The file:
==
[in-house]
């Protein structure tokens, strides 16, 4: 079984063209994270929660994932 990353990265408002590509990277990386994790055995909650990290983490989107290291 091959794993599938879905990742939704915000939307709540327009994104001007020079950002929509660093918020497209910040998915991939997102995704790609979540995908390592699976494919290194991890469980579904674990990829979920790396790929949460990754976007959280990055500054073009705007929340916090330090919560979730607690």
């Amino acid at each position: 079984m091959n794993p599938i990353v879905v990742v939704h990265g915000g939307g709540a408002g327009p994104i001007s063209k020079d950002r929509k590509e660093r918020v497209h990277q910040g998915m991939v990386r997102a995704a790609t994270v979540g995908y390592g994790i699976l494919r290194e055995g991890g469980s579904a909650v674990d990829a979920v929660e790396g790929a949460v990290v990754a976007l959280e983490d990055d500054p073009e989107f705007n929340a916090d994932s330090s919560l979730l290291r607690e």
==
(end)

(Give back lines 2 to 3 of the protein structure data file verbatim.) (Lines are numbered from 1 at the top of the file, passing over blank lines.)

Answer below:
């Protein structure tokens, strides 16, 4: 079984063209994270929660994932 990353990265408002590509990277990386994790055995909650990290983490989107290291 091959794993599938879905990742939704915000939307709540327009994104001007020079950002929509660093918020497209910040998915991939997102995704790609979540995908390592699976494919290194991890469980579904674990990829979920790396790929949460990754976007959280990055500054073009705007929340916090330090919560979730607690």
């Amino acid at each position: 079984m091959n794993p599938i990353v879905v990742v939704h990265g915000g939307g709540a408002g327009p994104i001007s063209k020079d950002r929509k590509e660093r918020v497209h990277q910040g998915m991939v990386r997102a995704a790609t994270v979540g995908y390592g994790i699976l494919r290194e055995g991890g469980s579904a909650v674990d990829a979920v929660e790396g790929a949460v990290v990754a976007l959280e983490d990055d500054p073009e989107f705007n929340a916090d994932s330090s919560l979730l290291r607690e």